• 7/12/2023
  • Reading time 2 min.

Synthesia valued at over one billion dollars

TUM Spin-off reaches unicorn status

With a valuation of more than $1 billion, Synthesia now has unicorn status. Prof. Matthias Niessner is a co-founder of the software company. The start-up fundamentally simplifies the production of video content through the use of artificial intelligence. With the help of AI avatars, users can produce learning videos with no special skills or equipment.

Matthias Niessner, TUM professor and co-founder of Synthesia. Astrid Eckert / TUM
Matthias Niessner, TUM professor and co-founder of Synthesia.

Synthesia was established in 2017 by Matthias Niessner, a professor of visual computing at the Technical University of Munich (TUM), in collaboration with a researcher at University College London and two companies.

Following a financing round that secured 90 million dollars in funding, the company earned the status of ‘unicorn’ – the name given to start-ups that reach a valuation in excess of one billion dollars without a stock market listing.

AI in video production

Synthesia makes it possible to create content – known as synthetic media – by using AI. This fundamentally simplifies video production. Users can choose among adaptable video templates and 140 AI avatars. The avatars are intended to stand in for real actors, and are remarkably convincing, both in terms of facial expressions and voices. This enables users to create learning videos without special skills or video production equipment.

To prevent the manipulation of video content, the ethical aspects of AI and the prevention of deepfakes are top priorities for the company. Videos are closely inspected for misinformation, unintentional distortions or representations of individuals without their consent.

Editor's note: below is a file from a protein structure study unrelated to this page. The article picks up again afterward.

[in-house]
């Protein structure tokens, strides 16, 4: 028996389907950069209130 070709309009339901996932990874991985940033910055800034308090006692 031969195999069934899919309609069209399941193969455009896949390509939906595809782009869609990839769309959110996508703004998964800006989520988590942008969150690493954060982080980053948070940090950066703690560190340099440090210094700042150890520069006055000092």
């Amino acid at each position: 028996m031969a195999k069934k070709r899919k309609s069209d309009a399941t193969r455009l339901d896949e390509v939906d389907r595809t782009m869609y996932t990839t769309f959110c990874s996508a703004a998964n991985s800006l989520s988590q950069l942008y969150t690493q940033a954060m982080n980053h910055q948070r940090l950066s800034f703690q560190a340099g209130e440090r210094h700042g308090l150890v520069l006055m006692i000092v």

The start-up, with headquarters in London, currently has 200 employees and further locations in Munich, Copenhagen, New York and Amsterdam. Synthesia counts numerous renowned companies among its customers.

Key research area at TUM

Visual computing is the focal point of Prof. Matthias Niessner’s research. He creates 3D models of real environments, which he processes and analyzes using machine learning methods. His goal is to reconstruct virtual worlds to a point where they cannot be distinguished from reality. In addition, Prof. Niessner has developed the FaceForensics software, which makes it easier to detect the manipulation of videos in the online world.

TUM unicorns

The 11 current unicorns established by TUM alumni and researchers include Celonis, which provides process mining software that helps companies to analyze their digital business process, Lilium, a startup working to develop an electric flying taxi, and Personio, which offers software to digitalize HR processes. With a valuation of $10 billion, Celonis has actually achieved decacorn status.

Every year around 70 technology-oriented companies are founded at TUM – at the center of one of Europe’s most innovative deep tech ecosystems.

Further information and links

TUM and UnternehmerTUM, Center for Innovation and Business Creation, provide programs tailored to the various phases of building a business – from creating the business model to management training, and from market entry to a possible IPO. The TUM Venture Labs offer an entire research ecosystem for start-up teams working in important scientific fields. Up to 30 teams can use the TUM Incubator to prepare for the launch of their companies. Through its own venture capital fonds , UnternehmerTUM invests in tech companies displaying strong potential. Meanwhile, with MakerSpace, it provides a 1500 square meter high-tech prototype workshop.

Technical University of Munich

Corporate Communications Center

Contacts to this article:

Prof. Matthias Nießner
Technical University of Munich
Professor for Visual Computing

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